As I was typing the title to this post all I could think about was that damn catchy Gwen Stefani song, “this sh*t is bananas, b-a-n-a-n-a-s” and now it’s going to stick with me all day long. Kind of like this AWESOME Banana Bread with Chocolate Glaze from Cooking Light.
I’m amazed that I’ve never made this as it’s been a heavy reader and staff favorite for 17 years. 17 years ago it made its debut and is still going strong. Most marriages don’t last that long! All I know is that I will be making it for 17+ years myself because not only was it about the quickest bread I’ve ever put together, it’s insanely delicious and moist…hold on, I’m grabbing another slice…my goodness, this is so good. If you have ripe bananas, I highly recommend making this right now. I think this is one dish I will always have in my house for the entire fall season! Happy first day of fall!
So, I know some of you readers out there really don’t like Gwyneth Paltrow. If you are one of them, might I suggest the next post below? If you are on the fence about her, like me, you should keep reading. While I do think she can be a bit shallow in her approach (what, you DON’T have an outside pizza oven?), I do like her simple and healthy methodology about cooking, and come on guys, she can be gentle? I do think however, if her and Ina Garten got together in one place the world would spontaneously combust with their “holier than thouness” of it all (if you don’t have ground unicorn horn fresh from your own personal unicorn collection in your back yard in the Hamptons…table salt, I guess, will do…). For more laughs, check out Eater.com’s favorite lines from the Gwyneth’s new cookbook, It’s All Good; I’ll admit, I stifled a giggle while reading.
But seriously, this is about the It’s All Good cookbook and testing and tasting the dishes. I have to say, it really is good! The recipes are simple and direct. A few of the ingredients had me scratching my head and scouring Whole Foods and Central Market – such as xylitol, what? But overall, it’s a great little cookbook. The dishes are flavorful, healthy and David and I agree that you don’t feel like you are “missing” anything by eating this way.
The book has received a bit of flack about her non-recipe recipes such as boiling an egg or her Avocado Toast, which is merely spreading Veganaise, ripe avocado and salt on a piece of toast. I’ve got to defend her here. When I think of my Mom’s delicious Southern cooking, the one thing I’ve noticed is it’s pretty simple ingredients but done with a very specific technique, or three simple little things put together that maybe you hadn’t thought of. Don’t knock technique or simple combinations y’all, otherwise, my mom’s calling of frozen okra, corn meal and salt wouldn’t turn into the most amazing fried okra you’ve ever had (the secret is getting it just golden enough and pulling it off the heat at the right time, I think I’ve mastered it these days but it took me YEARS to get it down).
I can’t share the recipes here, so go out and grab a copy, and check out a sneak peek here at Self.com. A few of my favorites so far are: Salmon with Lee’s Sriracha and Lime (yes, you make your own sriracha…yes, you will kick butt at it); New York Street Vendor Salad with Yogurt-Tahini Dressing; Crazy Good Fish Tacos (the sauce on this one is, well, all good and then some); Chinese Chicken Salad; Power Chopped Salad with Parsley Dressing (I served this at a dinner party and got rave reviews); Lee’s Chopped Vietnamese Salad; Grilled Duck with Lee’s Hoisin Sauce (see sriracha note above…easy breezy…you will kick butt!).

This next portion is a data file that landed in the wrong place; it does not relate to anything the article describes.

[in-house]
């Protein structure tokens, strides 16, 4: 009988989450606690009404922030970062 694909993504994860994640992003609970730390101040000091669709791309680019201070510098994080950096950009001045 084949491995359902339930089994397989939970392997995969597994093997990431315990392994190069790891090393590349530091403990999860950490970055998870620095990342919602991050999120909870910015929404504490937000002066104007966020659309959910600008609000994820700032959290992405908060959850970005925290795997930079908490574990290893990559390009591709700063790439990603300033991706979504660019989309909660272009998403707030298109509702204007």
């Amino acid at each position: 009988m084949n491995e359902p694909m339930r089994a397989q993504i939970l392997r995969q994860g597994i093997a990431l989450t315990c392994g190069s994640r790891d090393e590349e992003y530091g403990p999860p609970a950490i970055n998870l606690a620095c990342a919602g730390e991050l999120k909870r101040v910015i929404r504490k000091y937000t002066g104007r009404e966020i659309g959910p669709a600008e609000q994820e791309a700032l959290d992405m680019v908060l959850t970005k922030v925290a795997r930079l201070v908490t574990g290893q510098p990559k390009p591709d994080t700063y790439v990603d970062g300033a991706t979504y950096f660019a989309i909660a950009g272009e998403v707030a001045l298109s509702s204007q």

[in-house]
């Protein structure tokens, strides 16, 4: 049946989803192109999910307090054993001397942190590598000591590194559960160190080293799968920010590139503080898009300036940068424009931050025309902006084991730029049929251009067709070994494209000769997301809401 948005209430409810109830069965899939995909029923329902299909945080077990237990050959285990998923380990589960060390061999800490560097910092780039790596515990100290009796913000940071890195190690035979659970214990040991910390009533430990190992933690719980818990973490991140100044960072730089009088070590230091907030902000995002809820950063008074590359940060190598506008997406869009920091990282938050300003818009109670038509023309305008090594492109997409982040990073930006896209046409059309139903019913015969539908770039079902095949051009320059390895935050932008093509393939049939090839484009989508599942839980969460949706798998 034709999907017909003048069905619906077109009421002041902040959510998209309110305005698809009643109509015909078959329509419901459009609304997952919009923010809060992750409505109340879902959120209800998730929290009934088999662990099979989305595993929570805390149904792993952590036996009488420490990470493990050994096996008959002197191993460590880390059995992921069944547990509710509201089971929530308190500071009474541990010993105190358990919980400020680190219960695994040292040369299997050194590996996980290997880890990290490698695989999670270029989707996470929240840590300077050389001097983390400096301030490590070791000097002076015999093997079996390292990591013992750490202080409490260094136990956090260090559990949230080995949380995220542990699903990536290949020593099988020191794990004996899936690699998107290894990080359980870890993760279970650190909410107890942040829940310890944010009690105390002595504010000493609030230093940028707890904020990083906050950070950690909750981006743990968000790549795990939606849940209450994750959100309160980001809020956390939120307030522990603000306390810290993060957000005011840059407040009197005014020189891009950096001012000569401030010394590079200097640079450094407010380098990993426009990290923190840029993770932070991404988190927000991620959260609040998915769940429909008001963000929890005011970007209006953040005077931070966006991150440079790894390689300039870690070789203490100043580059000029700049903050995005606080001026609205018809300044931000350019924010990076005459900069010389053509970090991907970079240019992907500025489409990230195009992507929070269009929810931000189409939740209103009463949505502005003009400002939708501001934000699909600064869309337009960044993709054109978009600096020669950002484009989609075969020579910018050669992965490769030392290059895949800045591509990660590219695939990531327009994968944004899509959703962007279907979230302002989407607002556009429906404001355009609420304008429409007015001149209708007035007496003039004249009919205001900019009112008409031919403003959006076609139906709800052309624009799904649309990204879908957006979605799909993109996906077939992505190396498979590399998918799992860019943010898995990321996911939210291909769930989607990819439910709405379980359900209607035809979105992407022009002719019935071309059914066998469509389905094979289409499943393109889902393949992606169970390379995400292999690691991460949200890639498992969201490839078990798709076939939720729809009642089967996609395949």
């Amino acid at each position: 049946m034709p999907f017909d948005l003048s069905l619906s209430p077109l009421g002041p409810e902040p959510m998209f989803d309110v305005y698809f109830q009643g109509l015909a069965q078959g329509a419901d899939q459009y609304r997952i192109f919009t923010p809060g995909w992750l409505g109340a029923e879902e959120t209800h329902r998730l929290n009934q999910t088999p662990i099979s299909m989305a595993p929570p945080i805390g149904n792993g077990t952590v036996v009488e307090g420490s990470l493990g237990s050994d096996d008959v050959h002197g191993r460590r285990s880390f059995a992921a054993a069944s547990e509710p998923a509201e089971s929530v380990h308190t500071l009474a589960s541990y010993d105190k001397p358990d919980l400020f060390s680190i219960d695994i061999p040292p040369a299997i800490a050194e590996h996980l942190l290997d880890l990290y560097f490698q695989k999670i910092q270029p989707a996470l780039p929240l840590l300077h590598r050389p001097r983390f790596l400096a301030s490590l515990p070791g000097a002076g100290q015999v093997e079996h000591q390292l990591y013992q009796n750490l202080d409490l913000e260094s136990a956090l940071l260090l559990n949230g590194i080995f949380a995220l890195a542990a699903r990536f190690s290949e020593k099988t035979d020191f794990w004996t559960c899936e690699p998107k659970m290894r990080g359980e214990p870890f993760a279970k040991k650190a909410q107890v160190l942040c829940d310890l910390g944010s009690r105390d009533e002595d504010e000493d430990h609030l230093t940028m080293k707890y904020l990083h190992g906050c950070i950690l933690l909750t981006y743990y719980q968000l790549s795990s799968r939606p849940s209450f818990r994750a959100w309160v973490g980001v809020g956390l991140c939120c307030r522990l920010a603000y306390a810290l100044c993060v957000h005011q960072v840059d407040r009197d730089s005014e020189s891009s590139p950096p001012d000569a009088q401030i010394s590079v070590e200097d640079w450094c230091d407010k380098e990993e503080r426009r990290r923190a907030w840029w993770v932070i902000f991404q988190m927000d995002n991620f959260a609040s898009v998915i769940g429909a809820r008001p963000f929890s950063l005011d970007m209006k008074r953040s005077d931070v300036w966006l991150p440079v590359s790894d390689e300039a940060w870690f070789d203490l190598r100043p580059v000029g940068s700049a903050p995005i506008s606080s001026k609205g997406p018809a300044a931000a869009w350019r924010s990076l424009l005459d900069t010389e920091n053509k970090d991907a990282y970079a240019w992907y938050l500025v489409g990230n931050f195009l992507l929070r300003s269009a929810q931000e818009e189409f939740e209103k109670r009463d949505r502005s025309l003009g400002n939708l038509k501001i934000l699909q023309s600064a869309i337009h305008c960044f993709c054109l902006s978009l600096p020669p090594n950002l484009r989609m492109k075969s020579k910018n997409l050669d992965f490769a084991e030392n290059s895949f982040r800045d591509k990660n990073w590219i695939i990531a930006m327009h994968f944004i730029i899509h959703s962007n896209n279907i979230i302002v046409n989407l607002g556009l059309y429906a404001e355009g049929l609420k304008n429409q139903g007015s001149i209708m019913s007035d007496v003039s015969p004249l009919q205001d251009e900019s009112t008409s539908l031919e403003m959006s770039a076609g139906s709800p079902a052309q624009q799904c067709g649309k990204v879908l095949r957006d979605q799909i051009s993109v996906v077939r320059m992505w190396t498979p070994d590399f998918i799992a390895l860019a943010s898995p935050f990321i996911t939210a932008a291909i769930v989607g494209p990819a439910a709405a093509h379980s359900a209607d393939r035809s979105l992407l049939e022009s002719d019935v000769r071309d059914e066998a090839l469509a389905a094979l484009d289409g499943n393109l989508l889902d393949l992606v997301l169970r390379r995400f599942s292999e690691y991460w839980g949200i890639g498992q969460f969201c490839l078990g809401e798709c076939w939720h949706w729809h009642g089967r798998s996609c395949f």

There are times in the Cooking Inside the Lines kitchen (and more than I would like to admit) that some recipes are just missing the certain something; that, you just can’t put your finger on it “thing” that would make it really sing. The je ne sais quoi if you will? Oui, oui! This circumstance happened last night when a friend brought over a red wine sauce and we were both turning our heads in thought as to what the heck it needed.
When I’m making dinner, I’ll stop and ask David to try a sauce or a dressing and we always equate it to having a “hole” in the middle. The brightness might be there in the beginning and the nice spice kick might be there at the end, but there’s nothing really in the middle to make it totally palatable. Through all of these years – yes, years! – of doing this, I noticed I turn to a few things to help save a sauce or dressing. Like a culinary ER doctor, I try to find out what’s causing the damage and then, save the dish. Here are my go-tos when something is amiss in the kitchen. You can try one or a combo of them to see if they might work for you:
Low-sodium chicken broth: this is usually for sauces with a wine base. Sometimes, after you burn off the alcohol, the flavor just isn’t there. I usually add a cup of broth, let it simmer and then bam, you have a low-fat and low-sodium but flavorful sauce.
Tomato paste: If chicken broth hasn’t saved your sauce above, or, that marinara just doesn’t have the oomph you are looking for, it probably needs more acidity. Try adding tomato paste and see if it gives it the kick you are looking for.
Honey or sugar: I know sugar is no-no to some of you, but sometimes, you have to have a little bit of sweet to balance out the flavors. I’m not talking about a cup, I’m saying a 1/2 teaspoon. I use honey or agave or sometimes sugar to save sauces of all kinds and add roundness to dressings.
Salt: Now go in reverse from the point above. when you are doing something sweet and it just seems to be missing something, trying adding an 1/8 of a teaspoon of sea salt or kosher salt. I promise it will make a huge difference.